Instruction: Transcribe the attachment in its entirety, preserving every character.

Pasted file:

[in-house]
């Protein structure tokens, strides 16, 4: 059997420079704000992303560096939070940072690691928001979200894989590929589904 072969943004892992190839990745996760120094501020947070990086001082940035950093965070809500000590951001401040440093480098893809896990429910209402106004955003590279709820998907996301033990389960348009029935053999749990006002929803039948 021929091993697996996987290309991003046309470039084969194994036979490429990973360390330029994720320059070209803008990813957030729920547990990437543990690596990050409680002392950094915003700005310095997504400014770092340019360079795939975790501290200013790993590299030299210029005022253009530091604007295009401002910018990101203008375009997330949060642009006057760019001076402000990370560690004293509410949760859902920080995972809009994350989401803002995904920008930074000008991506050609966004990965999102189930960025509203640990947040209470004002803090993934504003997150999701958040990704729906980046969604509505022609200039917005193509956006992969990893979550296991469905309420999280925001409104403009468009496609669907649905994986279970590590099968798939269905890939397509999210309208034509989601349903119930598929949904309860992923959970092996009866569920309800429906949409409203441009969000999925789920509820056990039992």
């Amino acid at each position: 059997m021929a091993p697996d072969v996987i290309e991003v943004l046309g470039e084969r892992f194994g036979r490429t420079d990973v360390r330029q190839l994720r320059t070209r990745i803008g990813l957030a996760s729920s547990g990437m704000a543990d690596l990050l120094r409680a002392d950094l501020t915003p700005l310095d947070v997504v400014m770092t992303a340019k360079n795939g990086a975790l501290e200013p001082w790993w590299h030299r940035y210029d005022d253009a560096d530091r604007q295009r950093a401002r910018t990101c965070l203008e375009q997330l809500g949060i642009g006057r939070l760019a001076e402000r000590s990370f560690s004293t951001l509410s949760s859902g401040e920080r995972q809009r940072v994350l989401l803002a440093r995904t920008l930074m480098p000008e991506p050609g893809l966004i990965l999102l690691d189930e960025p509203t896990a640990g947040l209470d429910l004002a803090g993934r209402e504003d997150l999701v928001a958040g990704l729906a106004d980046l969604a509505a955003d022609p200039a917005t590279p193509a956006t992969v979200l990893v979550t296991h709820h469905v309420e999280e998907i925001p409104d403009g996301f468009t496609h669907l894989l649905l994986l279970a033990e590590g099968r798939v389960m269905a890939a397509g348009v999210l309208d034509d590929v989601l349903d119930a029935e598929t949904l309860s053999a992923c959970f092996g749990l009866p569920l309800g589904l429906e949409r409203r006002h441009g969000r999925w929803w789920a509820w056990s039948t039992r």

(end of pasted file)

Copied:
[in-house]
């Protein structure tokens, strides 16, 4: 059997420079704000992303560096939070940072690691928001979200894989590929589904 072969943004892992190839990745996760120094501020947070990086001082940035950093965070809500000590951001401040440093480098893809896990429910209402106004955003590279709820998907996301033990389960348009029935053999749990006002929803039948 021929091993697996996987290309991003046309470039084969194994036979490429990973360390330029994720320059070209803008990813957030729920547990990437543990690596990050409680002392950094915003700005310095997504400014770092340019360079795939975790501290200013790993590299030299210029005022253009530091604007295009401002910018990101203008375009997330949060642009006057760019001076402000990370560690004293509410949760859902920080995972809009994350989401803002995904920008930074000008991506050609966004990965999102189930960025509203640990947040209470004002803090993934504003997150999701958040990704729906980046969604509505022609200039917005193509956006992969990893979550296991469905309420999280925001409104403009468009496609669907649905994986279970590590099968798939269905890939397509999210309208034509989601349903119930598929949904309860992923959970092996009866569920309800429906949409409203441009969000999925789920509820056990039992």
């Amino acid at each position: 059997m021929a091993p697996d072969v996987i290309e991003v943004l046309g470039e084969r892992f194994g036979r490429t420079d990973v360390r330029q190839l994720r320059t070209r990745i803008g990813l957030a996760s729920s547990g990437m704000a543990d690596l990050l120094r409680a002392d950094l501020t915003p700005l310095d947070v997504v400014m770092t992303a340019k360079n795939g990086a975790l501290e200013p001082w790993w590299h030299r940035y210029d005022d253009a560096d530091r604007q295009r950093a401002r910018t990101c965070l203008e375009q997330l809500g949060i642009g006057r939070l760019a001076e402000r000590s990370f560690s004293t951001l509410s949760s859902g401040e920080r995972q809009r940072v994350l989401l803002a440093r995904t920008l930074m480098p000008e991506p050609g893809l966004i990965l999102l690691d189930e960025p509203t896990a640990g947040l209470d429910l004002a803090g993934r209402e504003d997150l999701v928001a958040g990704l729906a106004d980046l969604a509505a955003d022609p200039a917005t590279p193509a956006t992969v979200l990893v979550t296991h709820h469905v309420e999280e998907i925001p409104d403009g996301f468009t496609h669907l894989l649905l994986l279970a033990e590590g099968r798939v389960m269905a890939a397509g348009v999210l309208d034509d590929v989601l349903d119930a029935e598929t949904l309860s053999a992923c959970f092996g749990l009866p569920l309800g589904l429906e949409r409203r006002h441009g969000r999925w929803w789920a509820w056990s039948t039992r």